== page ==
EDIT2: I also replaced byte[@val] with just val. cspin was trying very hard to maintain 8-bit values.
    PUB crc7(buf, len) | i, j, crc, val
      crc := 0
      i := 0
      repeat while (i < len)
        val := byte[buf][i]
        j := 0
        repeat while (j < 8)
          crc <<= 1
          if ((val & $80) ^ (crc & $80))
            crc ^= $09
          val <<= 1
          j++
        i++
      crc := (crc << 1) | 1
      return crc & 255
    
  • RaymanRayman Posts: 14,157
    There is working spin2 code in the top post...

    Like to make it faster with new crcnib instruction ...
  • roglohrogloh Posts: 5,283
    edited 2020-06-03 01:32
    Here is something that may help if you want to use CRCBIT (untested, so you may need to validate it, I just took Dave Hein's CRC code and translated it to PASM2). CRCNIB could be faster if that can be used instead. If the FIFO is free that could speed it up instead of the rdbyte too.
        mov     len, ##LENGTH
        mov     ptra, ##STARTADDR
        mov     crc, #0 wc
    loop
        rdbyte  data, ptra++
        rep     #2, #8     
        shr     data, #1 wc
        crcbit  crc, #$90 ' reverse of 09 for opposite CRCBIT working order
        djnz    len, #loop
        rev     crc
        shr     crc, #24
        or      crc, #1
    EDIT:
        and     crc, #$FF ' for just 7 bit crc shifted after stop bit included.   EDIT2: actually redundant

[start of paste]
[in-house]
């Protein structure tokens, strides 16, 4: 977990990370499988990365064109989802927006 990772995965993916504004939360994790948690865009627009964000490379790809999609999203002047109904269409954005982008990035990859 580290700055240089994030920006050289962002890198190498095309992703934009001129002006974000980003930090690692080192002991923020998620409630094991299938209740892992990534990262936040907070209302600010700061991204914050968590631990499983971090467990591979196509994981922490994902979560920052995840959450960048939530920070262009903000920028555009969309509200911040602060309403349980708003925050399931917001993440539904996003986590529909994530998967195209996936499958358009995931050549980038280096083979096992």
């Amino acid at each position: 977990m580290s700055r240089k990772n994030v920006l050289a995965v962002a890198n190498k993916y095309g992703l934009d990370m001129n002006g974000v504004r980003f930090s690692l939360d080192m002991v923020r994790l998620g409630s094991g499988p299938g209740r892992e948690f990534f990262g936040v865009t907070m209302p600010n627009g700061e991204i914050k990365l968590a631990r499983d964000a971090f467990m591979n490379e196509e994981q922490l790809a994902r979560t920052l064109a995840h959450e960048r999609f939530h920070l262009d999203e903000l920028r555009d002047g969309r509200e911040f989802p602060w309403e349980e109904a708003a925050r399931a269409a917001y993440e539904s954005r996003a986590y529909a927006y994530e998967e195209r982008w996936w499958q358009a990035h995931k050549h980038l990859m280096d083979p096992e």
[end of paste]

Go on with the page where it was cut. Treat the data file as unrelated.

• Cluso99Cluso99 Posts: 18,069
    edited 2020-06-03 01:24
    @Rayman
    The spin code at the top post is not giving the correct result for the initial command 0 which must be $95 but it returns $93 :(
        crc := crc7(@buf2, 5)
        ser.TxHex8(crc)
        ser.TxCR()
    
    
    
    PUB crc7(buff,count):r | crc, c,i, j,n 'calculate crc of series of bytes for MMC
        crc := 0
        repeat j from 1 to count
            c := byte[buff++]        
            'Number of loops is 8 for first bytes, 7 for last byte
            if j==count
                n:=7
            else
                n:=8               
            repeat i from 1 to n
                crc <<= 1
                if c&$80
                    crc+=1
                if crc&$80
                    crc^=$9
                c<<=1
            crc:=crc & $7F
        r := (crc<<1)+1
        return r
    
    DAT
    buf2        byte    $40,0,0,0,0,$95
    

    What is happening is that it is getting the wrong input characters :(
    Found a bug in my code - just retrying.

    Yes, the crc generated is wrong:(

    It also generates the wrong value $1B which should be $87 for the command8
    buf8        byte    $48,$00,$00,$01,$AA,$87
    
  • RaymanRayman Posts: 14,157
    I think the first byte is actually $40+0
  • RaymanRayman Posts: 14,157
    I promise it works... Here's the code that calls it:
        'Send command and sometimes get response
        'first, need to calculate CRC7
        cmdout[0]:=$40+op
        cmdout[1]:=(parm>>24)&$FF
        cmdout[2]:=(parm>>16)&$FF
        cmdout[3]:=(parm>>8)&$FF
        cmdout[4]:=(parm>>0)&$FF
        cmdout[5]:=0
        c:=crc7(@cmdout,6) 
    
  • RaymanRayman Posts: 14,157
    @rogloh That looks like it might work.
    I’ll try tomorrow ...
    Late here...
  • @Rayman, I also got $93 with your code, until I realized that it needs an extra zero at the end. I cleaned up my spin code, and it only needs 5 bytes, and not 6.